Neither option is very appealing, which is why I would normally use Kinesis in conjunction with SQS:

  • process a batch of messages, and queue failed messages into SQS
  • allow the processing of the shard to move on in spite of the failed messages
  • SQS messages are processed by the same logic, which required me to decouple the processing logic from the delivery of payloads (SNS, SQS, Kinesis, tests, etc.)



SNS executes your function for every notification, and as such has the highest degree of parallelism possible.


There’s a soft limit of 100 concurrent Lambda executions per region (which you can increase by raising a support ticket), though according to the documentation, AWS might increase the concurrent execution limit on your behalf in order to execute your function at least once per notification. However, as a safety precaution you should still set up CloudWatch alarms on the Throttled metric for your Lambda functions.


With Kinesis (and DynamoDB Streams for that matter), the degree of parallelism is the same as the no. of shards.


If you’re working with SQS today, the degree of parallelism would equal to the no. of poll loops you’re running in your cluster.


For example, if you’re running a tight poll loop for each core, and you have 3 quad-core EC2 instances in a cluster, then the degree of parallelism would be 3 instances * 4 cores = 12.

Moving forward, if you choose to use recursive Lambda functions to process SQS messages then you can choose the degree of parallelism you want to use.


Lambda + SQS vs. EC2 + SQS

Which brings us to the next question : if you can use EC2 instances to process SQS messages already, why bother moving to Lambda? I think the cost saving potentials, and the ease and speed of deployment are the main benefits.



If you use the smallest production-ready EC2 class – Linux t2.micro – it will cost you $10.25/month in the eu-west-1 region (Ireland).

Whilst the auto-scaling service is free to use, the default EC2 health checks cannot be relied upon to detect when your application has stopped working. To solve this problem, you’ll typically setup an ELB and use ELB health checks to trigger application level checks to ensure it is still running and processing messages.

The ELB health checks also enables the auto-scaling service to automatically replace unhealthy instances.

A minimum production deployment would therefore cost you $30.75 a month.


A recursive Lambda function running non-stop 24/7 would run for 2678400 seconds a month.

60 s * 60 m * 24 hr * 31 days = 2678400 s

If you assign 128MB to your function, then your monthly cost for Lambda would be $5.61 a month.

Monthly Compute Charge

  = Total Compute (GB-seconds) * ($0.00001667 /GB-second)

  = (2678400 s * 128 MB / 1024 MB) * $0.00001667

  = 334800 GB-seconds * $0.00001667

  = $5.581116

Monthly Request Charge

  = Total Requests * ($ 0.20/Million Reqs)

  = (2678400 s  / 20 s) / 1000000 * $ 0.20

  = 133920 Req / 1000000 * $0.20

  = $0.026784

Monthly Charge (Total)

  = Monthly Compute Charge + Monthly Request Charge

  = $5.581116 + $0.026784

= $5.6079

Since Lambda’s free tier does not expire 12 months after sign up, this would fall within the free tier of 400000 GB-seconds per month too.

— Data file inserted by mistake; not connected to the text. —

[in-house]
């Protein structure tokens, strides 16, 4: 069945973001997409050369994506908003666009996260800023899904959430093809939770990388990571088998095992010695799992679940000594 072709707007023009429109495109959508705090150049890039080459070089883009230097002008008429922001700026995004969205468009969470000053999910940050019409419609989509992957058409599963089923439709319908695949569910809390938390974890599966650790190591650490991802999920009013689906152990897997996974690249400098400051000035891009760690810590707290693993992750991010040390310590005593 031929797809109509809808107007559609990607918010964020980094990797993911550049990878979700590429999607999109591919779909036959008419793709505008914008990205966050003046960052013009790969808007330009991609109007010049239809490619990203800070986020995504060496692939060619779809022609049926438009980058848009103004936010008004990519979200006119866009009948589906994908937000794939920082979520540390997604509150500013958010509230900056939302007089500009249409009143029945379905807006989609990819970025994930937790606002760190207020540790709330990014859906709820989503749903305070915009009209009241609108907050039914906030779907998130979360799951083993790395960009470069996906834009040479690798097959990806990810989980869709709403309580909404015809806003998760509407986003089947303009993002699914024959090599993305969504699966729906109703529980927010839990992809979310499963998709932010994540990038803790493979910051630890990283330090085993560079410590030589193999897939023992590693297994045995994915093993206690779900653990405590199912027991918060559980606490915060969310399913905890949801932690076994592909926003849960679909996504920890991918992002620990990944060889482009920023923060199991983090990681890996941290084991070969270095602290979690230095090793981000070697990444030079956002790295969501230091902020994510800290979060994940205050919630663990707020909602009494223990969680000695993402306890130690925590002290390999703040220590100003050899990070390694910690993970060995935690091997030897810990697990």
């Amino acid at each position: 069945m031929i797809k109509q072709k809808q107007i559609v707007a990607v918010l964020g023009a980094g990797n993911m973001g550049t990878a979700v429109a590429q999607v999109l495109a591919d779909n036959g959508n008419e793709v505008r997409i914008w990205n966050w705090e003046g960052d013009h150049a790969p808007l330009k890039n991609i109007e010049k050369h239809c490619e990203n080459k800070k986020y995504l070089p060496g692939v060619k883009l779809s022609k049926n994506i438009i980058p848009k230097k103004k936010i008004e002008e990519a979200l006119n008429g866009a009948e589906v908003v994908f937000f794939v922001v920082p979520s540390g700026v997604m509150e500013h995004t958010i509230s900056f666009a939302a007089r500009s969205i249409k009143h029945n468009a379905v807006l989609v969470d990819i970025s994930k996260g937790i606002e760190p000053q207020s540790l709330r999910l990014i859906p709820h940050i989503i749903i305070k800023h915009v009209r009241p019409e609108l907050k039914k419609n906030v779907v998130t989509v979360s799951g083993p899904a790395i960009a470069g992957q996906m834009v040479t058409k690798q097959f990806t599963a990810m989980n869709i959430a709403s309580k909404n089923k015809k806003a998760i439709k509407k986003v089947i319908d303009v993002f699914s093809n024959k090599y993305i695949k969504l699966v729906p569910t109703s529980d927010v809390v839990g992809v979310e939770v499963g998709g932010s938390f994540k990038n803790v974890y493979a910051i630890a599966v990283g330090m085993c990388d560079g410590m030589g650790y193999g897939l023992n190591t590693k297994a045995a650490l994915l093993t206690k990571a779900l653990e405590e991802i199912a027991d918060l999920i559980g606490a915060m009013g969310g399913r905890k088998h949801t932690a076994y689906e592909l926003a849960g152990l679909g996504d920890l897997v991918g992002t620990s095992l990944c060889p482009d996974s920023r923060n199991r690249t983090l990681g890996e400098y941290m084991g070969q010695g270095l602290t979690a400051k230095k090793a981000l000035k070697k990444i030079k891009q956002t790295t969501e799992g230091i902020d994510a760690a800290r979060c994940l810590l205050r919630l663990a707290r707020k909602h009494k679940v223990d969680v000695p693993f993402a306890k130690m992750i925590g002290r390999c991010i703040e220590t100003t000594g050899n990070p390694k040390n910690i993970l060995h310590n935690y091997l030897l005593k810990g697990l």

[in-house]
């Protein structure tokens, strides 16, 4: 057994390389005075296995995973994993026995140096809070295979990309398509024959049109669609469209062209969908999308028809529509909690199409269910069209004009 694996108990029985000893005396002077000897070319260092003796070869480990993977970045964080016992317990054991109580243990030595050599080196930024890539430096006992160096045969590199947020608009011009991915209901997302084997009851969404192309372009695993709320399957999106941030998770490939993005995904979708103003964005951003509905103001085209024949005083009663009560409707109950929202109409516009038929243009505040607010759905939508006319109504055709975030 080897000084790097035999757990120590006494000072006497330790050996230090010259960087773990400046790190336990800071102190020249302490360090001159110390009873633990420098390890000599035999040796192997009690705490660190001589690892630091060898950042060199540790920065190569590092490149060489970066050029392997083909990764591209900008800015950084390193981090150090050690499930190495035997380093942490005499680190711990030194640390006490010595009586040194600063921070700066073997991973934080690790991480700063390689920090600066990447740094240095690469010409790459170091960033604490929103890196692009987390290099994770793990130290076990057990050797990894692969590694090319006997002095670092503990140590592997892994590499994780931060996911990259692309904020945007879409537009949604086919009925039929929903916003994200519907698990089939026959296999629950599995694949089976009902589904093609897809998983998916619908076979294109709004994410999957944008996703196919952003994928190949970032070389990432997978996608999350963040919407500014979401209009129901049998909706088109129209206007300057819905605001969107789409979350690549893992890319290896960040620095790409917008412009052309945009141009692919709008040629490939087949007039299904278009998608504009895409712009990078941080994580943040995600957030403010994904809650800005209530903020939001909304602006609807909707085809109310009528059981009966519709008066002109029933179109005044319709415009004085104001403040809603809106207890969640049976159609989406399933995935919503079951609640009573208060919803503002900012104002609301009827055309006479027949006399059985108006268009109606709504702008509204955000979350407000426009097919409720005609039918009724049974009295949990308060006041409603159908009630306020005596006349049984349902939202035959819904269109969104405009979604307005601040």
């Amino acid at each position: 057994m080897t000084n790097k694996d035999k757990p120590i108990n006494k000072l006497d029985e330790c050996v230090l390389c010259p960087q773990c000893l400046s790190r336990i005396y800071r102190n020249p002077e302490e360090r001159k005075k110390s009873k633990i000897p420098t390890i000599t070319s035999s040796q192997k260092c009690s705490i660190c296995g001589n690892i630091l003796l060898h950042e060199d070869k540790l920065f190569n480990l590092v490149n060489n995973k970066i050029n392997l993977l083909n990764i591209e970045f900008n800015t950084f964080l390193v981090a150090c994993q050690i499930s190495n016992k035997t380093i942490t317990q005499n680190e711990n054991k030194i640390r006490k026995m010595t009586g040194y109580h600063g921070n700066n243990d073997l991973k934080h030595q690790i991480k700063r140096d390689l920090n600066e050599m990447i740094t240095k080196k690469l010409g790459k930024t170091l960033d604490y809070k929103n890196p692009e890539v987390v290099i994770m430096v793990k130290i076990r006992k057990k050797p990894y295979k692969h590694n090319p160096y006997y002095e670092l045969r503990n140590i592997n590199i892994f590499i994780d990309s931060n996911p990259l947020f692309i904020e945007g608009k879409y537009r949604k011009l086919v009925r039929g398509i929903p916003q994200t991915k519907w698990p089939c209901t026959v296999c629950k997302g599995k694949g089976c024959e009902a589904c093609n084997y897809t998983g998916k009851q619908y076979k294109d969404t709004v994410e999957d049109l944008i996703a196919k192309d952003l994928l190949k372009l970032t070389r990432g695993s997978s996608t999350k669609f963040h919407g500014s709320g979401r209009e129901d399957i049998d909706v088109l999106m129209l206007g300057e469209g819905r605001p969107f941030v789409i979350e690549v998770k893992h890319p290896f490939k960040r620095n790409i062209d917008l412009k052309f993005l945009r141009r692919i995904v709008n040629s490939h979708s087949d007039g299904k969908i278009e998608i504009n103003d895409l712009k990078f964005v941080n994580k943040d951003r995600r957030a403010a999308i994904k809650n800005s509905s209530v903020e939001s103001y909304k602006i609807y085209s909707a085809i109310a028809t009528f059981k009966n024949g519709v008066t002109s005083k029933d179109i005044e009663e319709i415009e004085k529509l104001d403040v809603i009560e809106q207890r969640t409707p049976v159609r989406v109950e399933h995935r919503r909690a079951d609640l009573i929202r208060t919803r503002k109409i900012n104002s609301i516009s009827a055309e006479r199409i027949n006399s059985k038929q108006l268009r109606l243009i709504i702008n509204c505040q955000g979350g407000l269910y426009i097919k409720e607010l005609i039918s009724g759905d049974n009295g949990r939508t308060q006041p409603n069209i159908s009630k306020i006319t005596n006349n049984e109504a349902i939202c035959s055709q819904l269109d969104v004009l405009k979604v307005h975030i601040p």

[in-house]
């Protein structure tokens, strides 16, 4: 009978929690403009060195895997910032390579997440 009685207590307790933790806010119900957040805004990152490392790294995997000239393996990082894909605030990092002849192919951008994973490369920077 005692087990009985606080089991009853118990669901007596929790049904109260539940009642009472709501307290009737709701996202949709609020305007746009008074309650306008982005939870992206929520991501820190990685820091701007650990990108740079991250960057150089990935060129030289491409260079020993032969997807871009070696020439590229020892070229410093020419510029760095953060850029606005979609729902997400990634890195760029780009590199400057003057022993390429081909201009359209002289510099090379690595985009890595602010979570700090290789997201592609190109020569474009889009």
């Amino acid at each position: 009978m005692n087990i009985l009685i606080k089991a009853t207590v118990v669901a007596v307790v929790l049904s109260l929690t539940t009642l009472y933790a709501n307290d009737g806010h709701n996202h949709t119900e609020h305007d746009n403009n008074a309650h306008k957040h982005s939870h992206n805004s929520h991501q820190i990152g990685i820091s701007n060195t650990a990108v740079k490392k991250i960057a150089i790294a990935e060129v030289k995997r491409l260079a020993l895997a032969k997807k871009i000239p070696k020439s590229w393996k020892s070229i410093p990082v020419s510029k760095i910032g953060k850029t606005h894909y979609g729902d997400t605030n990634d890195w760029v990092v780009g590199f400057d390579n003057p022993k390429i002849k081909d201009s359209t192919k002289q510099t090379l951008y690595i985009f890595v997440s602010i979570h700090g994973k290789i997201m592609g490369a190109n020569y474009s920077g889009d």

However, there are other aspects to consider:

  • you can process several SQS queues in one EC2 instance
  • the cost of ELB is amortised as the size of cluster increases
  • EC2 instance class jumps in cost but also offers more compute and networking capability
  • in order to auto-scale your SQS-processing Lambda functions, you’ll need to provision other resources

The exact cost saving from using Lambda for SQS is not as clear cut as I first thought. But at the very least, you have a more granular control of your cost as you scale out.

A recursively executed, 128MB Lambda function would cost $5.61/month, whereas an autoscaled cluster of t2.micro instances would go up in monthly cost $10.25 at a time.




In the IAAS world, the emergence of container technologies has vastly improved the deployment story.

But, as a developer, I now have another set of technologies which I need to come to grips with. The challenge of navigating this fast-changing space and making sensible decisions on a set of overlapping technologies (Kubernetes, Mesos, Nomad, Docker, Rocket, just to name a few) is not an easy one, and the consequence of these decisions will have long lasting impact on your organization.

Don’t get me wrong, I think container technologies are amazing and am excited to see the pace of innovation in that space. But it’s a solution, not the goal, the goal is and has always been to deliver values to users quickly and safely.

Keeping up with all that is happening in the container space is overwhelming, and at times I can’t help but feel that I am trading one set of problems with another.

As a developer, I want to deliver value to my users first and foremost. I want all the benefits container technologies bring, but make their complexities someone else’s problem!


One the best things about AWS Lambda – besides all the reactive programming goodness – is that deployment and scaling becomes Amazon‘s problem.

I don’t have to think about provisioning VMs and clustering applications together; I don’t have to think about scaling the cluster and deploying my code onto them. I don’t have to rely on an ops team to monitor and manage my cluster and streamline our deployment. All of them, Amazon‘s problem! 

All I have to do to deploy a new version of my code to AWS Lambda is upload a zip file and hook up my Lambda function to the relevant event sources and it’s job done!

Life becomes so much simpler 

With the Serverless framework, things get even easier!

Lambda supports the concept of versions and aliases, where an alias is a named version of your code that has its own ARN. Serverless uses aliases to implement the concept of stages – ie. dev, staging, prod – to mirror the concept of stages in Amazon API Gateway.

To deploy a new version of your code to staging:

  • you publish a new version with your new code
  • update the staging alias to point to that new version
  • and that’s it! Instant deployment with no downtime!

Similarly, to rollback staging to a previous version: